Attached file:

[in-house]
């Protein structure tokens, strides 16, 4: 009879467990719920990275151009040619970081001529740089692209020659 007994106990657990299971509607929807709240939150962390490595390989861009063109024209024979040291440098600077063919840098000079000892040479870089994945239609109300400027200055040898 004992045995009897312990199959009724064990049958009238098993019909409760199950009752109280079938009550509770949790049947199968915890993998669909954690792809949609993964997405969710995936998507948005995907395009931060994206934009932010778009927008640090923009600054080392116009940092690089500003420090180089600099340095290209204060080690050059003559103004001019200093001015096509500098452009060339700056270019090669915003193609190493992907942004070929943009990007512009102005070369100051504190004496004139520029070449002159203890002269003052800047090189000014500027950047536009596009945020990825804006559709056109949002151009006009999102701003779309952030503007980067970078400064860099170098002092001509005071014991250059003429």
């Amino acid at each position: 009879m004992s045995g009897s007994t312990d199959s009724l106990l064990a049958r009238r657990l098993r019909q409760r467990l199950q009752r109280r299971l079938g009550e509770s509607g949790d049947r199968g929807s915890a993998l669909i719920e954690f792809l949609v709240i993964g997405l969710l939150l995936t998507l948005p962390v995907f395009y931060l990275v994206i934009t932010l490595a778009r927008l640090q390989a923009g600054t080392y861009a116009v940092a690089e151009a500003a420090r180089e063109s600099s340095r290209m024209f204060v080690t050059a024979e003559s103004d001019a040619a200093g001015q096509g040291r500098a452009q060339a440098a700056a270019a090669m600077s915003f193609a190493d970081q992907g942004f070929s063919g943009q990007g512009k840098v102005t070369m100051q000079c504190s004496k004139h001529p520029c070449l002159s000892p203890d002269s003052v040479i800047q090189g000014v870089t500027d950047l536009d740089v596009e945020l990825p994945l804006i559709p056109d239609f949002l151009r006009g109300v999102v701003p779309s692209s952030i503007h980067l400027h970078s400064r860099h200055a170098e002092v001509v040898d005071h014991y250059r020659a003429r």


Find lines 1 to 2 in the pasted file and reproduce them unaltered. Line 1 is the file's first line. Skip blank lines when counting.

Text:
[in-house]
């Protein structure tokens, strides 16, 4: 009879467990719920990275151009040619970081001529740089692209020659 007994106990657990299971509607929807709240939150962390490595390989861009063109024209024979040291440098600077063919840098000079000892040479870089994945239609109300400027200055040898 004992045995009897312990199959009724064990049958009238098993019909409760199950009752109280079938009550509770949790049947199968915890993998669909954690792809949609993964997405969710995936998507948005995907395009931060994206934009932010778009927008640090923009600054080392116009940092690089500003420090180089600099340095290209204060080690050059003559103004001019200093001015096509500098452009060339700056270019090669915003193609190493992907942004070929943009990007512009102005070369100051504190004496004139520029070449002159203890002269003052800047090189000014500027950047536009596009945020990825804006559709056109949002151009006009999102701003779309952030503007980067970078400064860099170098002092001509005071014991250059003429």